Family walks to help save lives
Charity trek in memory of daughter who died aged 18
THE devastated family of a Hillingdon teenager who died suddenly and without warning earlier this year has been helping to raise awareness of the condition that claimed her life.
Balinder Mann was a fit and healthy 18-year-old who was studying Biomedical Sciences at Bath University with her life ahead of her.
But on the night of January 28 she became one of the dozen people in Britain each week under 35 who are struck down by young, sudden, cardiac death (YSCD).
Her eldest sister Jas Mann said: “She was perfectly fine, and she’d never had any health problems. It was in the middle of the night and her body just shut down and she struggled to breathe, it all happened in the space of an hour, that’s how sudden it is.”
On Sunday, exactly five months after Balinder’s death, her family joined around 2,000 ‘walkers’ to complete ‘The Heart of London Bridges Walk’ in her memory, organised by the charity Cardiac Risk in the Young (CRY).
The walk passes by 12 of London’s most famous landmarks, representing the dozen victims each week.
Balinder’s father, Jarinder Mann, 45 45, said: “There were no te tell-tale signs. If we’d ha have known about CRY an and that 12 people die a we week, or if somebody brought it to our attention, I would have got all three of my daughters screened.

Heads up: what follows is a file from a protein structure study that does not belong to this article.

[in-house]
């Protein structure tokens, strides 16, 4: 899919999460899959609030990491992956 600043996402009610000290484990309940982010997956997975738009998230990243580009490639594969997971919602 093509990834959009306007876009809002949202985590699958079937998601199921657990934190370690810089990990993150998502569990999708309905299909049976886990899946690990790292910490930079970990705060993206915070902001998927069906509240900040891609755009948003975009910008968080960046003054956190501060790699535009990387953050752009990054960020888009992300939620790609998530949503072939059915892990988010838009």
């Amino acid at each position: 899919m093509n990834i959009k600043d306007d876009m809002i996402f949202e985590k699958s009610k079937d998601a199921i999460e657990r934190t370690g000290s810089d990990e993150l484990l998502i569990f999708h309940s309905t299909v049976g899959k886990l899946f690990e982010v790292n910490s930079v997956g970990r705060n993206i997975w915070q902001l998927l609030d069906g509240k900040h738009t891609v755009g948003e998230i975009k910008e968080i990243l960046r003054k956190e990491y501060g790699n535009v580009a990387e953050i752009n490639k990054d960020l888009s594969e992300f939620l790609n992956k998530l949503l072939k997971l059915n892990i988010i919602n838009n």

“The government should make it compulsory with the amount of kids we’re losing every week.”
Describing the pain of losing his daughter, he said: “You wake up every morning and all the happiness has been taken out of you, you’re carrying on but there’s no happiness in your life anymore.”
Mr Mann, also father to Tanisha, 16, and Jas, 23, wants to raise as much money as possible to help other people.
He added: “We want to get the information out to people that there is an option there to get your child screened. The only thing we wish now is that no other parent has to go through what we went through and are still going through.”
Balinder’s mother, Narinder, 46, described her daughter as “one of the most kind people” adding she was “beautiful inside and out”.
So far the family has raised more than £2,000 for CRY and is accepting donations at uk.virginmoneygiving. com/team/balindermann.
Alison Cox MBE, chief executive and founder of the charity, said: “Even after 20 years, I never fail to be astonished by the enormous courage of our bereaved families. We are immensely grateful to the Mann family and will be supporting them every step of the way.”
n CRY London Bridgewalk 2015, with family members of Ba Balinder Mann, left, who died suddenly aged 18